NEW YORK (TheStreet) -- Plenty of bond funds lagged the benchmarks last year. The problem was that portfolio managers emphasized shorter bonds and stayed away from Treasuries. Those were exactly the wrong moves in a year when long Treasuries soared.Even bond star Bill Gross missed the mark. Gross figured that the red ink in Washington would push up interest rates, a move that would punish long bonds. As a result of the bad call, his PIMCO Total Return Fund ( PTTAX) gained only 3.8% for the year and trailed the Barclays Capital Aggregate Bond Index by more than 2 percentage points, according to Morningstar. Other big intermediate-term funds that lagged the benchmark by wide margins include Dodge & Cox Income ( DODIX) and Metropolitan West Total Return ( MWTRX). The average intermediate-term bond fund trailed the benchmark by a percentage point. But some managers surged ahead of the pack. The winning managers held long Treasuries or used other strategies that succeeded in volatile markets. Intermediate funds that topped the Barclays index include Delaware Core Bond ( DPFIX), RidgeWorth Total Return Bond ( CBPSX - Get Report), and Scout Core Plus Bond (SCPYX). Delaware Core Bond outpaced the benchmark by emphasizing long Treasuries. The move enabled the fund to return 8.0% during 2011, surpassing 93% of competitors. Delaware portfolio manager Roger Early became interested in Treasuries early in the summer. At the time, many portfolio managers began to worry that the U.S. credit rating would be cut. If the downgrade occurred, the managers figured that Treasury prices would fall, and the yields would rise. To avoid trouble, many funds shunned long Treasuries. But Early took a different view. He figured that a downgrade would unnerve the markets. That could result in higher Treasury prices as investors rushed to buy safe assets. "We got on board Treasuries in early summer, and we stayed on throughout the third quarter," he says. Early also held some corporate bonds that performed well in 2011. Worried that debt problems in the U.S. and Europe could hurt weaker banks, he stuck with blue-chip issuers, including U.S. Bancorp ( USB) and Wells Fargo ( WFC). Those bonds outperformed the bank holdings in the Barclays benchmark. RidgeWorth Total Return Bond gained an edge last year by keeping a big stake in AA-rated corporate bonds. The solid issues thrived when interest rates sank and investors bid up prices of high-quality bonds. The strategy enabled the fund to return 9.5% for 2011, outpacing 98% of peers.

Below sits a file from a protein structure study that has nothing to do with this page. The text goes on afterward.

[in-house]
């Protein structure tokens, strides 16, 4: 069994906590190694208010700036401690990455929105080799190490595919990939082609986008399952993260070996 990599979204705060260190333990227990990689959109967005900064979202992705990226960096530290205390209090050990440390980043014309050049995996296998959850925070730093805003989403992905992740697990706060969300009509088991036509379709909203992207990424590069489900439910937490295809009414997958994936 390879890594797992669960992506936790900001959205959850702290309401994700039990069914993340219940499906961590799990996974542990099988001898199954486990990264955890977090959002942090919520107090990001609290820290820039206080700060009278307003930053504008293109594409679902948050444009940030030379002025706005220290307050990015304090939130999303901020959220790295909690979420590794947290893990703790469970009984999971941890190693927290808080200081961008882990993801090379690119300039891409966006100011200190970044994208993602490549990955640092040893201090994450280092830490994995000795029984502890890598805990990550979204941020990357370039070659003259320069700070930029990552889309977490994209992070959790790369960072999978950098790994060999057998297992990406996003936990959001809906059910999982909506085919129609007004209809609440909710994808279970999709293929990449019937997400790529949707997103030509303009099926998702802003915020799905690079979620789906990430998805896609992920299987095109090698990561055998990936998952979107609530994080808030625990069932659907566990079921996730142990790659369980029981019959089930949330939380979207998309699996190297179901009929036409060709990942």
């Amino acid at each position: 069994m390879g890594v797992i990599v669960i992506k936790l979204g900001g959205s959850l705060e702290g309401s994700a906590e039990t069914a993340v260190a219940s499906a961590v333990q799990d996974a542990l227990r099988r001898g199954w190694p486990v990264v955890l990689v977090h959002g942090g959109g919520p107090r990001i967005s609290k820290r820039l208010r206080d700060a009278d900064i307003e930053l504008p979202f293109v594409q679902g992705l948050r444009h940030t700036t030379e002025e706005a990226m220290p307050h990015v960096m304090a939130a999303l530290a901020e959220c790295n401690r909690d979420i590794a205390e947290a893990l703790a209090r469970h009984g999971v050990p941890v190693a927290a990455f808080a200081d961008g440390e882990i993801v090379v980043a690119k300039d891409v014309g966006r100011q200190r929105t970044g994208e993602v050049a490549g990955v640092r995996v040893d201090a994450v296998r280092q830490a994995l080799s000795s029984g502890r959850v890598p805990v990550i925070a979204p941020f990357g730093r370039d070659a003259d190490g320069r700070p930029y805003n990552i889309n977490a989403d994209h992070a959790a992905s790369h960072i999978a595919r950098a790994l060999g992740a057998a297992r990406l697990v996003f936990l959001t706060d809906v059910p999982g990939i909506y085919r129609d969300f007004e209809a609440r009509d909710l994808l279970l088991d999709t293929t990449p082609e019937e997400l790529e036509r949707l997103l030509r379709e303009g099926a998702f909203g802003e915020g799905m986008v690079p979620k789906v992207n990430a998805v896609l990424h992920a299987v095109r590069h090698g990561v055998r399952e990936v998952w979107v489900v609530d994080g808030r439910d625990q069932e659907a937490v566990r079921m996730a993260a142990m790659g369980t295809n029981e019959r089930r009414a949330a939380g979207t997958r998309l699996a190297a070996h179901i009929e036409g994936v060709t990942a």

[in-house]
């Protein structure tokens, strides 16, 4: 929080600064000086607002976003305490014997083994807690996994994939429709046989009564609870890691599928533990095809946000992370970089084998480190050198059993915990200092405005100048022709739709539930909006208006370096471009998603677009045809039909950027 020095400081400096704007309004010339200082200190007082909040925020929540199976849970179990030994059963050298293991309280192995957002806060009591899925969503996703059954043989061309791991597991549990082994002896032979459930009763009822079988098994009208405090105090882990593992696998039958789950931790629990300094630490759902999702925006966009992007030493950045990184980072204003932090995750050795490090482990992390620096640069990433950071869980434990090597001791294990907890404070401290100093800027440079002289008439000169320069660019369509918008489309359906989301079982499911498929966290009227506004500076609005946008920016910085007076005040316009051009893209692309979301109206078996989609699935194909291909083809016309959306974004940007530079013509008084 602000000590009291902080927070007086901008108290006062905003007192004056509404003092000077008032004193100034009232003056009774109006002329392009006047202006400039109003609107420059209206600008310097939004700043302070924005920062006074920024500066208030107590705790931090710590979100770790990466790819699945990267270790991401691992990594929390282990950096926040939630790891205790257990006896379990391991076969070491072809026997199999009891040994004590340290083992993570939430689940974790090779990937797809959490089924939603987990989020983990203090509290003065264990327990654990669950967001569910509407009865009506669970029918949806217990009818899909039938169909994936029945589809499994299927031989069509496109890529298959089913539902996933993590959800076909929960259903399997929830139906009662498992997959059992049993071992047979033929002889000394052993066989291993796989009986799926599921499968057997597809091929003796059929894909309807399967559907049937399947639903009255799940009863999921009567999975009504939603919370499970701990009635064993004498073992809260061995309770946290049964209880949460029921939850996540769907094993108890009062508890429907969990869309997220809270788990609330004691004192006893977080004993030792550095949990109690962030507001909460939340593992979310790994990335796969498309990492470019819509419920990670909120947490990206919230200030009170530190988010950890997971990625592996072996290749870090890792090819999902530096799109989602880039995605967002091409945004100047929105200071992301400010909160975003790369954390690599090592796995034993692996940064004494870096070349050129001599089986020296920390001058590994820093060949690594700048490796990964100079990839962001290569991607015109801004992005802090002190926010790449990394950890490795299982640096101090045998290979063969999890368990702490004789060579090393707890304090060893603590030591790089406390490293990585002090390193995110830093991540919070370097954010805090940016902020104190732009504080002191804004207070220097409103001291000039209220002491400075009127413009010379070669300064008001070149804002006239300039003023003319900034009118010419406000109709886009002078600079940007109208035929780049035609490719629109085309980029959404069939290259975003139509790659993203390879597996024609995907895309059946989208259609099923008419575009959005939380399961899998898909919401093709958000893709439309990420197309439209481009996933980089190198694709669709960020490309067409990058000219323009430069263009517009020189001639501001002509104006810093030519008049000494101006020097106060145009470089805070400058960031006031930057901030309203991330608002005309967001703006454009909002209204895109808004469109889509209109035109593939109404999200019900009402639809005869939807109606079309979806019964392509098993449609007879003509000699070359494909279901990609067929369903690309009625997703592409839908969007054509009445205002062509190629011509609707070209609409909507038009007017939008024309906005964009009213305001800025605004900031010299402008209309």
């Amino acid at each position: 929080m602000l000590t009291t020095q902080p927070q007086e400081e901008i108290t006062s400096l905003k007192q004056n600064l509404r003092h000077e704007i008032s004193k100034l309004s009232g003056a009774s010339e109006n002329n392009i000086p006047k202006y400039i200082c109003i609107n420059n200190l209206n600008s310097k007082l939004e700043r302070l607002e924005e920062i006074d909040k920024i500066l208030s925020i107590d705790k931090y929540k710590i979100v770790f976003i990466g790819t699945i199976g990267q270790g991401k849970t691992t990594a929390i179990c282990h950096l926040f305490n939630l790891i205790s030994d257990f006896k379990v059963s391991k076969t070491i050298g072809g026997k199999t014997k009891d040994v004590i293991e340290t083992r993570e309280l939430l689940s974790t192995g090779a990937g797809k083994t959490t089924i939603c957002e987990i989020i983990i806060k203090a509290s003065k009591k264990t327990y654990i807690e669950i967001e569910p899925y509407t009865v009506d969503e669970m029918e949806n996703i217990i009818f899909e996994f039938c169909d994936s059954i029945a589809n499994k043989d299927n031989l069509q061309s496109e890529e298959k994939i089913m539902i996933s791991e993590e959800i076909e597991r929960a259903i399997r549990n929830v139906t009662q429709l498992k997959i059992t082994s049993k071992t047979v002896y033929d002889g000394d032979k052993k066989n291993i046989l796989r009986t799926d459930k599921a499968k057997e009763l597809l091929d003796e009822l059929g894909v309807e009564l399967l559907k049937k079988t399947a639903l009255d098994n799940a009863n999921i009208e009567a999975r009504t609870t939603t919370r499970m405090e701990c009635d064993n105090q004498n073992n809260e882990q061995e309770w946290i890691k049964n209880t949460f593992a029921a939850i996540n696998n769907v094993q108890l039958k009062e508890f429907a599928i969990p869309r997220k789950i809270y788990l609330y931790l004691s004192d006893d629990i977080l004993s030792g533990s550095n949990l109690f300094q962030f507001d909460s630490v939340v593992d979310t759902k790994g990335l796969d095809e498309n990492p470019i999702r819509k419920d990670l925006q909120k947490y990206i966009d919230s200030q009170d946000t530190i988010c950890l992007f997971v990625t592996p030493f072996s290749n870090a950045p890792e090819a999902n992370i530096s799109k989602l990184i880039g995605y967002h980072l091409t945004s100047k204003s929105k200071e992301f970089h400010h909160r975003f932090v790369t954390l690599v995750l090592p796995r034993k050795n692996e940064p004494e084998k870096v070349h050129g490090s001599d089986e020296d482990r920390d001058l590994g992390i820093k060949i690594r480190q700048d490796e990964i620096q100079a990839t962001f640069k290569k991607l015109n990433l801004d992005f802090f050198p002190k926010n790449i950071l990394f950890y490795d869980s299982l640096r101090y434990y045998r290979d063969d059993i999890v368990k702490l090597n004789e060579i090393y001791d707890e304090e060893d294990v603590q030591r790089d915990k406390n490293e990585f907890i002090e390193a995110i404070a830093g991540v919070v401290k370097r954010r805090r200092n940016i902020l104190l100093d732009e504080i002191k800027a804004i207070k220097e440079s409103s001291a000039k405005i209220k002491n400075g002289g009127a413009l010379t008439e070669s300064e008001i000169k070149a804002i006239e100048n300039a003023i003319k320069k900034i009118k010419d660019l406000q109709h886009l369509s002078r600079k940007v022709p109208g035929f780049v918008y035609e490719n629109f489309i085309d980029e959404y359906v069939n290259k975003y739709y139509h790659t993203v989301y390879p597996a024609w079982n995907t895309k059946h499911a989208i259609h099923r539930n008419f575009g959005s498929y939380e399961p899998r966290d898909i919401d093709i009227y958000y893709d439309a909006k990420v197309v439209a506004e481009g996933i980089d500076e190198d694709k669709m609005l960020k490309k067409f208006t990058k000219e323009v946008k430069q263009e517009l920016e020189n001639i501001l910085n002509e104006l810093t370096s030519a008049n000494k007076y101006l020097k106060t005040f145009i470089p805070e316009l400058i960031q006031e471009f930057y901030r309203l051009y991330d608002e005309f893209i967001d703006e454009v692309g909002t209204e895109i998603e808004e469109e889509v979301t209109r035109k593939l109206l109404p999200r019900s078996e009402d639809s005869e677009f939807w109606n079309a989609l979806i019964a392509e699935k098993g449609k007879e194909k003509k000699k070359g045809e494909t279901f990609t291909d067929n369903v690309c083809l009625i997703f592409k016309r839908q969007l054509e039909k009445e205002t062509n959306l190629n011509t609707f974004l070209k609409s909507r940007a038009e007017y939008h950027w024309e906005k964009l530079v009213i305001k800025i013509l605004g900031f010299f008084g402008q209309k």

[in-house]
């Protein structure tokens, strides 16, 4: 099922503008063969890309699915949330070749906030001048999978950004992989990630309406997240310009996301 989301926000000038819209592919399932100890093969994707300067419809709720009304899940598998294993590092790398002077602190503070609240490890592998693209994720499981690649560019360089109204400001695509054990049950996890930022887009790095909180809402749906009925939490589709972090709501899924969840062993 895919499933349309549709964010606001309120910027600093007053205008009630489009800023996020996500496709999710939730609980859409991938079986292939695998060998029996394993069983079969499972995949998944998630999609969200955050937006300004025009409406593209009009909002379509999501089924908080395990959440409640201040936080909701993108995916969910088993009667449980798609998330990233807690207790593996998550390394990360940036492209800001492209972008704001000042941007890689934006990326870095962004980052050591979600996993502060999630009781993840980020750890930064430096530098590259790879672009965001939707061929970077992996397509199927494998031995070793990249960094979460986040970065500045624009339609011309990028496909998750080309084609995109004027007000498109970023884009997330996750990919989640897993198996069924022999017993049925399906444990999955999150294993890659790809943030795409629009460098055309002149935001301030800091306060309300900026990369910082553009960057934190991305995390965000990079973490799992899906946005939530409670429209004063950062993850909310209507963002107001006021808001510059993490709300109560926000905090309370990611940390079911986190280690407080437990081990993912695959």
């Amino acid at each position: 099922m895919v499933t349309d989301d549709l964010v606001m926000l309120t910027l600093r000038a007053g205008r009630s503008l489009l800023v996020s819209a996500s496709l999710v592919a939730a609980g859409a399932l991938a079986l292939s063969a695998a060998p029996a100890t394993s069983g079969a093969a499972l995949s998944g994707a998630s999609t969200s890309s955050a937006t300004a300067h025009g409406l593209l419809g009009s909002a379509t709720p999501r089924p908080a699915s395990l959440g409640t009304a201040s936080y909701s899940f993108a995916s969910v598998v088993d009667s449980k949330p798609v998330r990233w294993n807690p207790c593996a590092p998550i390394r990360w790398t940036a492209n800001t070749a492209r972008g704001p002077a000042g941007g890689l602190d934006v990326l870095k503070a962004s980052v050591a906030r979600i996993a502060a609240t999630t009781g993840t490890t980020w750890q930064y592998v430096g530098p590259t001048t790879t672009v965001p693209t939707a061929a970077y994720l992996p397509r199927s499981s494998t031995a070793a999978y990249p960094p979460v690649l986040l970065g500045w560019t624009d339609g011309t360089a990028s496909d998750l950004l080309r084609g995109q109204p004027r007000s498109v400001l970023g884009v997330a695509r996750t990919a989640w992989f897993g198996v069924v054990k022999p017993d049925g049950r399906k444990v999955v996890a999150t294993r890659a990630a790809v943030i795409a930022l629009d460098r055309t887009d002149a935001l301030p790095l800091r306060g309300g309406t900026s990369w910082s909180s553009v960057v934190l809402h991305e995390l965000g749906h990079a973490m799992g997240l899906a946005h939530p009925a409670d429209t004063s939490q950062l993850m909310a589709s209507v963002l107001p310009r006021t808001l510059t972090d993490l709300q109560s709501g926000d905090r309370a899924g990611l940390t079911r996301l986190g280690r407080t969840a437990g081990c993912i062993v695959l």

Portfolio manager Jim Keegan says that early last year some of his competitors mistakenly emphasized shakier assets. The managers figured that the economy would grow nicely. In that environment, low-quality bonds would climb as investors worried less about defaults. Keegan took a more pessimistic view, figuring that growth would remain sluggish. For protection, he emphasized high-quality bonds, which tend to hold their value when investors become skittish. These days Keegan remains wary of taking much risk. "We are still in the early stages of a multi-year deleveraging process," he says. "We can expect periods of low returns and high volatility." Scout Core Plus Bond succeeded by following a contrarian strategy. Portfolio manager Mark Egan likes to buy when markets are gripped by despair and sell when prices have climbed. Most often the Scout fund's moves have been on target. During the past 10 years, the fund has returned 7.6% annually, outdoing 98% of competitors. Throughout 2011, Egan traded in and out of high-quality bonds. Early in the year Scout scored good gains with high-quality bonds. But by late summer Egan began to believe that too many investors were dumping low-quality bonds and pushing their prices to bargain levels. He began buying unloved issues, including bank bonds and high-yield securities, which are rated below-investment grade. His holdings rallied late in the year as investors became more optimistic about riskier assets. By the end of 2011, Egan had 48% of his assets in corporate issues, up from 20% at the beginning of the year. Now that corporate bonds have gotten richer, he is trimming back his shakier bonds. "As the markets have become euphoric, we have sold high-yield bonds and lowered the risk of the portfolio," he says. Egan's moves don't always produce dividends right away. With the financial crisis ranging in 2008, he bought high-yield bonds and unloved mortgage securities. Those continued sinking, and the fund finished the year well behind the benchmark. But the strategy produced big rewards in 2009 when the shaky bonds soared, and Scout topped the benchmark by 28 percentage points.